Are Thrift Stores Getting Too Snobby?

Amy Kuras

Even though the economy is supposed to be improving, here's one economic stat that says it isn't: High-end resale boutiques are popping up all over the place.

Here's how they work: People bring in their shoes, purses, and clothes and can either sell them outright to the store, or put them on consignment, where they get about 40 percent of the purchase price when their items sell.

Yes, that's right: rich people are selling their Versace and Jimmy Choos. And buying different ones ... used. Who would have thought? I mean, God forbid they stalk Target and H&M the day their designer collections come out like the rest of us, and yet, they still need to look fancy. Can you imagine the humiliation if someone showed up to, say, a Junior League gala in something another member had consigned the week before? Quelle horreur!

There's an upside to this for us mere mortals:

They are a great source of cheap, still-fashionable designer clothes for the rest of us. See, these stores are far above the usual resale shop: the clothes are current, in good repair, and lack that disgusting, musty smell that you get in, say, a Salvation Army store. Many are organized like cute boutiques instead of the crowded racks at thrift shops.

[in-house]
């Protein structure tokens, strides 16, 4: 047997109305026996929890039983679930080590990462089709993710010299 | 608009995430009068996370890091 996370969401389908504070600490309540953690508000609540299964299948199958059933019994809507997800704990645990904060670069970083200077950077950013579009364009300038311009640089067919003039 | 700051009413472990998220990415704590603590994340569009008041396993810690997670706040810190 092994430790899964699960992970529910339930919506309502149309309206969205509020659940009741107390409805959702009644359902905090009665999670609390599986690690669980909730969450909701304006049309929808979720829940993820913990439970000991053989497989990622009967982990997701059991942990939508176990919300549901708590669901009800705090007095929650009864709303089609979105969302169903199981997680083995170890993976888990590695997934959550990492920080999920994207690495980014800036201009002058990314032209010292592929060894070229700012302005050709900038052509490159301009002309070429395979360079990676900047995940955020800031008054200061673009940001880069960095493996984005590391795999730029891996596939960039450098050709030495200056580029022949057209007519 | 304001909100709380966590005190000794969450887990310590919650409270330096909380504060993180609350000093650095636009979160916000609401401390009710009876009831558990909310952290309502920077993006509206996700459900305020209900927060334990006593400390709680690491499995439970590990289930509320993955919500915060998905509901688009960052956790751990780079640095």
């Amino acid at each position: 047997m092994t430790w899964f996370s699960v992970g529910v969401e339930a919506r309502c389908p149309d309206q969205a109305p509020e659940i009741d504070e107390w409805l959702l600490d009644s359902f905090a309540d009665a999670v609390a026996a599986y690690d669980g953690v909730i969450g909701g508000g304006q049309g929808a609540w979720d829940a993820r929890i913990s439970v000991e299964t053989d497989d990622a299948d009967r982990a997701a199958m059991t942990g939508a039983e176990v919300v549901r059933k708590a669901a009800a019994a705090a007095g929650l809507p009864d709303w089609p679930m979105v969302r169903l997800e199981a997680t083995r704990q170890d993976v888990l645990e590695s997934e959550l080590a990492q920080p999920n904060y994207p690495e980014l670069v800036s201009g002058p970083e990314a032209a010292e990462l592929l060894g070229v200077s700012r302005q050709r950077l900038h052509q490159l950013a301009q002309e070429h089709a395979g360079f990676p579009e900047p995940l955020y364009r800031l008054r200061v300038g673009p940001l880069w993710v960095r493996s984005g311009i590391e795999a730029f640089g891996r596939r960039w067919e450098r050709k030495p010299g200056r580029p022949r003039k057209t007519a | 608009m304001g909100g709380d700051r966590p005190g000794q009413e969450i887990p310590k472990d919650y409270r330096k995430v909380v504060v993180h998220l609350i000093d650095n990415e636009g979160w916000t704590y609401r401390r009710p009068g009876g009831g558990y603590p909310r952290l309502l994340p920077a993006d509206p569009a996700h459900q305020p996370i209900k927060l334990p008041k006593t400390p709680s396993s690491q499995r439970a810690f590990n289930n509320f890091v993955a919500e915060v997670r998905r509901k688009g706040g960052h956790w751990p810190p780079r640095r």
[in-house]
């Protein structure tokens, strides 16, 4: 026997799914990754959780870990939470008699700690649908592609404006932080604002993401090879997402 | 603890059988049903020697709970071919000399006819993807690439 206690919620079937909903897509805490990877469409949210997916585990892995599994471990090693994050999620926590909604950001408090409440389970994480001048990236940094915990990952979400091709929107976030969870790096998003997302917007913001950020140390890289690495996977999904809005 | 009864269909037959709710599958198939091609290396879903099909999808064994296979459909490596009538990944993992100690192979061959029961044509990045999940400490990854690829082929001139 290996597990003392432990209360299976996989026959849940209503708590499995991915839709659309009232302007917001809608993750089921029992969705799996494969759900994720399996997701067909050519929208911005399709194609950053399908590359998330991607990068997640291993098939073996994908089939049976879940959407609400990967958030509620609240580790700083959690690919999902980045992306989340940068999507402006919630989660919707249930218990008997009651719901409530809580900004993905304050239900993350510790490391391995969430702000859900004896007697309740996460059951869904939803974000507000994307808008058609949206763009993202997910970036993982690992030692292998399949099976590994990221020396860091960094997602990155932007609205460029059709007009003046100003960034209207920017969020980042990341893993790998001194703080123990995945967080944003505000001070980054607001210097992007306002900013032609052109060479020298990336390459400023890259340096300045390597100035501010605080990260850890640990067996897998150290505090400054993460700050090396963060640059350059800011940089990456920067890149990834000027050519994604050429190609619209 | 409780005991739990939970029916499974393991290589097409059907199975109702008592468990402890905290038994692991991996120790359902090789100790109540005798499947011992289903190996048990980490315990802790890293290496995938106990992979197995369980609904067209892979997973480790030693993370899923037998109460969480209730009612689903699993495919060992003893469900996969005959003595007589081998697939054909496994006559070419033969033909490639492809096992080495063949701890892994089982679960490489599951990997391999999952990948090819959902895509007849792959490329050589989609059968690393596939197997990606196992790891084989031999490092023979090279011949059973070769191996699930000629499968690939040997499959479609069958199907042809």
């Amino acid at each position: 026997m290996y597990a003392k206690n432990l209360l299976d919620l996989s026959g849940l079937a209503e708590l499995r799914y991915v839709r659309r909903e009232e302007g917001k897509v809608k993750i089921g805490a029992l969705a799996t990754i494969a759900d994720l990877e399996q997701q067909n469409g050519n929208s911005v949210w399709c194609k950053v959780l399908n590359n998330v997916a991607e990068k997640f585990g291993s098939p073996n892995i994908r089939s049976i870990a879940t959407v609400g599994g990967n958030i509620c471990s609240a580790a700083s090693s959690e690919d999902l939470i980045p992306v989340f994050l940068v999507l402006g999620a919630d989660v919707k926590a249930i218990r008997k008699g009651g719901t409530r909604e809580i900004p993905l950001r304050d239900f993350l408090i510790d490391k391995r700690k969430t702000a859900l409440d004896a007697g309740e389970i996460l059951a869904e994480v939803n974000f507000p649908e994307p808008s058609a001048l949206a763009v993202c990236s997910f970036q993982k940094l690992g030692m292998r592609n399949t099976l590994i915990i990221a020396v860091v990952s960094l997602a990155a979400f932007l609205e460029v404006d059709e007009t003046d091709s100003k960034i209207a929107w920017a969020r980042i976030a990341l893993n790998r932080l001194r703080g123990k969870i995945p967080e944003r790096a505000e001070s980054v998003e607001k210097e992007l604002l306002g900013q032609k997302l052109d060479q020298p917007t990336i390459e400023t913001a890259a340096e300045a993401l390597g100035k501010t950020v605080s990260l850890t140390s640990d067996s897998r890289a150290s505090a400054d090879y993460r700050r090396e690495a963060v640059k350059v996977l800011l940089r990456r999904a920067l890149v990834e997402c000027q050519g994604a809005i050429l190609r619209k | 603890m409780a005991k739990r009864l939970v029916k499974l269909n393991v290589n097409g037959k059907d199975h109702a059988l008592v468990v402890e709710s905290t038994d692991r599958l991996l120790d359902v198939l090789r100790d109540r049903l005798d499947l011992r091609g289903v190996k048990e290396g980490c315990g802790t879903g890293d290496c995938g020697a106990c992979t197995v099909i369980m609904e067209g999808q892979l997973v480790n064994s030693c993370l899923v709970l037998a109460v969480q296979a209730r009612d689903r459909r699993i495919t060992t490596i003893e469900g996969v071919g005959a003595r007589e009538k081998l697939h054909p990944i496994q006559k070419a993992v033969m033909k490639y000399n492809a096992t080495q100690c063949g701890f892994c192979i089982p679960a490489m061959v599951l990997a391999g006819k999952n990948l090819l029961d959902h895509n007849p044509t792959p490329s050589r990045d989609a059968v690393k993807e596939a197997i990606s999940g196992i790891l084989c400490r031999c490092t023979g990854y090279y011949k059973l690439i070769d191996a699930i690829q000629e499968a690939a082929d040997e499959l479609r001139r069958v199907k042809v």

Of course, the real fashion snobs are still going to look down their noses at you if you shop at these places because the clothes are past-season, and there are no plus sizes carried to speak of. On the other hand, what a way to make the recession work for you: When the wealthy are (relatively) suffering, you can scam some of their best stuff without needing to have a rich friend who is your size. We're talking designer stuff for about half off the original price; some places are even cheaper than that.

Would you try an upscale resale store?


Image via therangonagin/Flickr

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